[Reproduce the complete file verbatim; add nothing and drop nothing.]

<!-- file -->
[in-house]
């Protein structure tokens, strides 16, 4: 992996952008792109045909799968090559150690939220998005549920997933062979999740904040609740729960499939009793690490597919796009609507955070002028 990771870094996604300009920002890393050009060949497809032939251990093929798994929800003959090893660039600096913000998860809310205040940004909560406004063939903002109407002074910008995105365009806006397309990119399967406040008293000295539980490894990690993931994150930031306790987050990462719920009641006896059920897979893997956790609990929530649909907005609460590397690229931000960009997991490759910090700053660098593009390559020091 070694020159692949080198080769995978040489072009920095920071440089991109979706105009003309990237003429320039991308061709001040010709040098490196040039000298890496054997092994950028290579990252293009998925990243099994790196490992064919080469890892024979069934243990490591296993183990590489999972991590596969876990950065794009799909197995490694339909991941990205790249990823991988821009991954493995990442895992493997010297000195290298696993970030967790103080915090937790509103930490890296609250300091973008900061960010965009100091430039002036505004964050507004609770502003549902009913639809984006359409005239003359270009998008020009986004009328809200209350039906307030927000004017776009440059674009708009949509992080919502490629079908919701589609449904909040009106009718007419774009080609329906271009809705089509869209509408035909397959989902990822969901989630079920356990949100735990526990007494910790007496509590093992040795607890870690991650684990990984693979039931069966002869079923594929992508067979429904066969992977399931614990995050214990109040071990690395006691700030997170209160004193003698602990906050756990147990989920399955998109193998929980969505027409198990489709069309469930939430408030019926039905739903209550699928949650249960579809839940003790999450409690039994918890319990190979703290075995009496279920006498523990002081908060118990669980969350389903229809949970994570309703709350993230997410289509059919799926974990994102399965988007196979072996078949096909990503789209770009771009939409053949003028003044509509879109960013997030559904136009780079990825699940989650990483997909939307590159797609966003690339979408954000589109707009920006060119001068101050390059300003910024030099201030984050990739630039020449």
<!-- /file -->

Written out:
[in-house]
């Protein structure tokens, strides 16, 4: 992996952008792109045909799968090559150690939220998005549920997933062979999740904040609740729960499939009793690490597919796009609507955070002028 990771870094996604300009920002890393050009060949497809032939251990093929798994929800003959090893660039600096913000998860809310205040940004909560406004063939903002109407002074910008995105365009806006397309990119399967406040008293000295539980490894990690993931994150930031306790987050990462719920009641006896059920897979893997956790609990929530649909907005609460590397690229931000960009997991490759910090700053660098593009390559020091 070694020159692949080198080769995978040489072009920095920071440089991109979706105009003309990237003429320039991308061709001040010709040098490196040039000298890496054997092994950028290579990252293009998925990243099994790196490992064919080469890892024979069934243990490591296993183990590489999972991590596969876990950065794009799909197995490694339909991941990205790249990823991988821009991954493995990442895992493997010297000195290298696993970030967790103080915090937790509103930490890296609250300091973008900061960010965009100091430039002036505004964050507004609770502003549902009913639809984006359409005239003359270009998008020009986004009328809200209350039906307030927000004017776009440059674009708009949509992080919502490629079908919701589609449904909040009106009718007419774009080609329906271009809705089509869209509408035909397959989902990822969901989630079920356990949100735990526990007494910790007496509590093992040795607890870690991650684990990984693979039931069966002869079923594929992508067979429904066969992977399931614990995050214990109040071990690395006691700030997170209160004193003698602990906050756990147990989920399955998109193998929980969505027409198990489709069309469930939430408030019926039905739903209550699928949650249960579809839940003790999450409690039994918890319990190979703290075995009496279920006498523990002081908060118990669980969350389903229809949970994570309703709350993230997410289509059919799926974990994102399965988007196979072996078949096909990503789209770009771009939409053949003028003044509509879109960013997030559904136009780079990825699940989650990483997909939307590159797609966003690339979408954000589109707009920006060119001068101050390059300003910024030099201030984050990739630039020449």